FORT RILEY, Kan. – More than 1,000 citizen-soldiers with Task Force Tomahawk recently completed more than a month of training at Fort Riley, Kansas in preparation for an overseas deployment to Africa.
TF Tomahawk is made up of soldiers from multiple units from Oklahoma Army National Guard’s 45th Infantry Brigade Combat Team including two companies from the Brigade’s multi-state battalion — the 2nd Battalion, 134th Infantry Regiment — from the Nebraska Army National Guard and the Indiana Army National Guard.
Soldiers with TF Tomahawk trained on individual and platoon level warrior tasks, including various weapons ranges and squad patrol lanes focusing on individual troop and squad movement. In addition to individual and platoon-level training, soldiers received medical, cultural awareness, equipment and mission-specific training before heading overseas.
Proficiency in these skills is critical for the soldiers who are deploying to provide security support in operations across multiple East African countries.
“The pre-mobilization training allows us to take about 12-18 months of training that the active-duty force does regularly because it’s their full-time job, and we compress it into a short time span of about six weeks,” said Command Sgt. Maj. John Workman, the command sergeant major for TF Tomahawk and resident of Glenpool, Oklahoma. “We’re basically turning ourselves into an active-duty Army battalion in about six weeks of training.”
While pre-mobilization training for National Guard units is accelerated, the soldiers receive comprehensive and in-depth training in each of their respective fields.
“For the Forward Support Company, we’ve been able to slow down our training,” said Chickasha, Oklahoma native, Capt. Katelyn Hartshorn, commander, Hotel Company, 700th Brigade Support Battalion. “I know for my maintenance section, they’ve been able to get quality, in-depth training that makes them feel more confident and proficient in their field.”
In addition to planned training exercises, pre-mobilization training allows soldiers to face and overcome challenges they may be presented with during their overseas deployment, including different environments and climates.
“Training in a diverse and austere environment is one of the requirements for being in the military,” Hartshorn said. “It prepares soldiers to be able to push their limits and know what they can do and know what their equipment can do. So being able to train in the more extreme environments gives them more confidence in themselves and their equipment.”
For Staff Sgt. John Appleton, a maintenance platoon sergeant with Hotel Company and Collinsville, Oklahoma native, training at Fort Riley rather than a more familiar training base like the OKNG’s Camp Gruber in Eastern Oklahoma, forces soldiers to adapt to new locations, climates and step outside of their comfort zones.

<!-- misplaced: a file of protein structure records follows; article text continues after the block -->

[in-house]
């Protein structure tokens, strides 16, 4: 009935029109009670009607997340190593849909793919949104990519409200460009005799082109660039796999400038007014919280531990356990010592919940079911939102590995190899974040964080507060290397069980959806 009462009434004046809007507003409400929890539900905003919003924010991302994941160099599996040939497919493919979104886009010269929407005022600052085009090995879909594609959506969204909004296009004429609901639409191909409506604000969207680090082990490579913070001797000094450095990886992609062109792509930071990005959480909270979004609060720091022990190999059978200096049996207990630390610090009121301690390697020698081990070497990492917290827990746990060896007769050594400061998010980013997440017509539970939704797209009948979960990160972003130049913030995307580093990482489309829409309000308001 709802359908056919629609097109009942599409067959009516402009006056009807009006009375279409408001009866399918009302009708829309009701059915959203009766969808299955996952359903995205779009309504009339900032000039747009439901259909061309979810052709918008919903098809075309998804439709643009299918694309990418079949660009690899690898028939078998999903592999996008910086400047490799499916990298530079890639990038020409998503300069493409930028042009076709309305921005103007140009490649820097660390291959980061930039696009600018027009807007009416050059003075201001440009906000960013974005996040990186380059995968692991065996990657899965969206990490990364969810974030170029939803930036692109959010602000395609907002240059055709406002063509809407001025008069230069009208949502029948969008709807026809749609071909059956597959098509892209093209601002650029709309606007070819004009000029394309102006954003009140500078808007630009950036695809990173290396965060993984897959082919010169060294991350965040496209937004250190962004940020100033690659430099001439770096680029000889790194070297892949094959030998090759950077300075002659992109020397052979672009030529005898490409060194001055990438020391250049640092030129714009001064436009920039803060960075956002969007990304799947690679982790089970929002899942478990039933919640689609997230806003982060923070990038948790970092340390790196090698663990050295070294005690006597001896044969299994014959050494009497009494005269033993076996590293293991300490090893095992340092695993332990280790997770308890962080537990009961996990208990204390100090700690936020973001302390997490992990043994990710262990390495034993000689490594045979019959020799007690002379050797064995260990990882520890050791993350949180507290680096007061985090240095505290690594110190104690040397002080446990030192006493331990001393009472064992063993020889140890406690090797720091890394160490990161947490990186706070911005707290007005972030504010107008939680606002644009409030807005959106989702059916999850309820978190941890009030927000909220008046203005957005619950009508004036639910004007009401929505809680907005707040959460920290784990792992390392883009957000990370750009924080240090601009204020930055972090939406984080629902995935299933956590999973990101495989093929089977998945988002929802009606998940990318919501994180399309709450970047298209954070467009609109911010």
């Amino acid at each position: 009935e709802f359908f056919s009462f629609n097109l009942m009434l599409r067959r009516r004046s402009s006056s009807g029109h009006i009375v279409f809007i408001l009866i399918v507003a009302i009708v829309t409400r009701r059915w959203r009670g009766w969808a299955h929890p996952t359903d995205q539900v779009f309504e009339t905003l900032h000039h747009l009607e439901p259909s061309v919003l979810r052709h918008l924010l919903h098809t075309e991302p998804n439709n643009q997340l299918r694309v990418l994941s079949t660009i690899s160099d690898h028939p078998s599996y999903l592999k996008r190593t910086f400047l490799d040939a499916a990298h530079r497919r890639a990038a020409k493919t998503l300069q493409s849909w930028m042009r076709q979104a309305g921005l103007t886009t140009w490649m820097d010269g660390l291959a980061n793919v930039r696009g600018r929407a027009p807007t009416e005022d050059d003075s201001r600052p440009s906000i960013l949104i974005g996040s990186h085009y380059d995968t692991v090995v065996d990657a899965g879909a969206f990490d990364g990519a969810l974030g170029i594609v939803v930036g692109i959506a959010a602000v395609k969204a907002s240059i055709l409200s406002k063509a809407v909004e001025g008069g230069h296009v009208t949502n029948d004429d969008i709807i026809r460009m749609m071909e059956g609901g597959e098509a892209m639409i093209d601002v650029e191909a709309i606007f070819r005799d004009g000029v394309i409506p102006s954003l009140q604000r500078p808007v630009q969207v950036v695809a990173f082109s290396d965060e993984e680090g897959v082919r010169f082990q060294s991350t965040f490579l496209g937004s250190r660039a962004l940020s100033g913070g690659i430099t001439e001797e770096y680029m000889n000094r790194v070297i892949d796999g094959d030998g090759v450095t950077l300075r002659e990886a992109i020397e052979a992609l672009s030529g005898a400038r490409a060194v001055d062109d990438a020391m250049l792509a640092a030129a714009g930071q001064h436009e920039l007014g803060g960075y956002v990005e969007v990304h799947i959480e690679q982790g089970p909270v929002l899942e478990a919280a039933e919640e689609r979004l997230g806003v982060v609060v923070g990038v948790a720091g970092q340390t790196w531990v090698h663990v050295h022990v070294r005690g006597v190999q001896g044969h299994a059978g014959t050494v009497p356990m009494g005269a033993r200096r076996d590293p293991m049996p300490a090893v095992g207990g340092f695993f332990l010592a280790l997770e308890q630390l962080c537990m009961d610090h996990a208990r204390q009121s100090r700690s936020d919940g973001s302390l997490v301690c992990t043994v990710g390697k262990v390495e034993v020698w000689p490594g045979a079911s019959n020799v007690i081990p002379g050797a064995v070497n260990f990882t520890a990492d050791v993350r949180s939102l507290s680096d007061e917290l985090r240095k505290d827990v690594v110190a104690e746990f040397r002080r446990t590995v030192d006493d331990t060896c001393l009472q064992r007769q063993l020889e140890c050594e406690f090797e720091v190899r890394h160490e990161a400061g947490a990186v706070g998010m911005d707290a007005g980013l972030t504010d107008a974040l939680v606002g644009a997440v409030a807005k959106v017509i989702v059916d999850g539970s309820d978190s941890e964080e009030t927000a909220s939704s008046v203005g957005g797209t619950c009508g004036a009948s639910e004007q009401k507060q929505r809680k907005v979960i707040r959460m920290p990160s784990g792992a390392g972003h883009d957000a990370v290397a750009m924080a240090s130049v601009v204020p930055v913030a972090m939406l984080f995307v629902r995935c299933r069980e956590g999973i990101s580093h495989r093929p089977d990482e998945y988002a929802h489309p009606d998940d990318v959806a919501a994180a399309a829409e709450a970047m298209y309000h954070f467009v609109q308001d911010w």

“It develops resilience,” Appleton said. “Weather changes day to day. It’s part of the Army and you’ve got to ‘Army on’ and continue the exercise. Your soldiers can understand that no matter what happens, they can still move forward.”
Workman said pre-mobilization training can be tough, but the soldiers of TF Tomahawk have maintained a high level of morale and motivation, adding the Soldiers are eager to serve their community and nation.
“Most soldiers are very excited,” Workman said. “There’s a lot of unknowns and that’s part of the excitement. They want to serve, they want to do their state and nation very proud. They’re very anxious to do that and get started.”
Among the troops preparing to go overseas, there are both seasoned soldiers with multiple deployments under their belts, and newer Soldiers who are mobilizing for the first time. In addition to comprehensive training, a key component of mission success is collaboration and teamwork.
“The senior enlisted role is to mentor and guide the junior enlisted who haven’t gone through these experiences,” Appleton said. “So we’ve been coaching and trying to help them understand that yes, this may be a scary event that we’re about to go do, but it’s something they can look forward to, that they’re fully capable to complete the mission.”
TF Tomahawk will move onto Fort Bliss, Texas for post-mobilization training before heading overseas, and will return home early 2024.
“I just want to say that the leadership of the Oklahoma National Guard and the Task Force are very thankful to the citizens of Oklahoma for providing us their very best,” Workman said. “We’re going to take good care of them and they’re going to do a great job representing our state and nation.”